Monday, January 29, 2007
Resolving Vacuum Fluctuations in an Electrical Circuit by Measuring the Lamb Shift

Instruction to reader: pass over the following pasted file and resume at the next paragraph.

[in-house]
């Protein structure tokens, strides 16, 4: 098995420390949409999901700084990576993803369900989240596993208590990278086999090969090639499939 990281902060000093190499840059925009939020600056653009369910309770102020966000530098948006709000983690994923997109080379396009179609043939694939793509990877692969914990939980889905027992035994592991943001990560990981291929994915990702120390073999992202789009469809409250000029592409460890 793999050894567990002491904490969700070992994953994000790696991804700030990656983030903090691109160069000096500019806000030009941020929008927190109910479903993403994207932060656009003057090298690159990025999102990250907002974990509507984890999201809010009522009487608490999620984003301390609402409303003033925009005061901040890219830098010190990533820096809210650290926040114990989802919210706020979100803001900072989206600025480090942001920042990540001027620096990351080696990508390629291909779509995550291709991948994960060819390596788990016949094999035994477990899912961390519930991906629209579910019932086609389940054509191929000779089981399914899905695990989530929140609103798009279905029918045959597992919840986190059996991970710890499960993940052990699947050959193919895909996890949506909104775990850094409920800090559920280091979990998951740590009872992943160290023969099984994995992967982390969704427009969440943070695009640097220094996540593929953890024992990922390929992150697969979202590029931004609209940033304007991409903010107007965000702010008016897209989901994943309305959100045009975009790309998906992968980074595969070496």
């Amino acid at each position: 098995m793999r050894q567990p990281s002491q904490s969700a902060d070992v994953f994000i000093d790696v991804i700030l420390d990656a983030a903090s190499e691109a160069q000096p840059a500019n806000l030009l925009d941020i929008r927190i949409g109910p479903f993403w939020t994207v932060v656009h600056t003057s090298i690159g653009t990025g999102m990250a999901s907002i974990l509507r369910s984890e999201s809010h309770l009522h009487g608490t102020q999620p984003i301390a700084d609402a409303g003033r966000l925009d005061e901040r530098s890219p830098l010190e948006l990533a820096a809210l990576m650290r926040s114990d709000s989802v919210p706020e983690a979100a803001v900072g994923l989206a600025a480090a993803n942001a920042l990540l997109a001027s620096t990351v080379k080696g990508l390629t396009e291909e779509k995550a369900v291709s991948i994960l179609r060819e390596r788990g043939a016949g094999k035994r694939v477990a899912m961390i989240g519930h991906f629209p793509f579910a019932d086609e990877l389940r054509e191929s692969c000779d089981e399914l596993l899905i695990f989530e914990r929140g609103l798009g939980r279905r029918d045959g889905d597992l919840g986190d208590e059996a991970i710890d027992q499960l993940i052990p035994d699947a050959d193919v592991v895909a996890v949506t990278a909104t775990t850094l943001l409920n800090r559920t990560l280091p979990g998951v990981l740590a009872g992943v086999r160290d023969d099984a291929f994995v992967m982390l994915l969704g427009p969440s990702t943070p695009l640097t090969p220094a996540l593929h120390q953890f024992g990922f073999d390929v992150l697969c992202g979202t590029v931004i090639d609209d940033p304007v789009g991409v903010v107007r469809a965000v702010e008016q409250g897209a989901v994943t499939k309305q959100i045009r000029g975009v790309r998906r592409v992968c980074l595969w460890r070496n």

Quantum theory predicts that empty space is not truly empty. Even in the absence of any particles or radiation, in pure vacuum, virtual particles are constantly created and annihilated. In an electromagnetic field, the presence of virtual photons manifests itself as a small renormalization of the energy of a quantum system, known as the Lamb shift. We present an experimental observation of the Lamb shift in a solid-state system. The strong dispersive coupling of a superconducting electronic circuit acting as a quantum bit (qubit) to the vacuum field in a transmission-line resonator leads to measurable Lamb shifts of up to 1.4% of the qubit transition frequency. The qubit is also observed to couple more strongly to the vacuum field than to a single photon inside the cavity, an effect that is explained by taking into account the limited anharmonicity of the higher excited qubit states.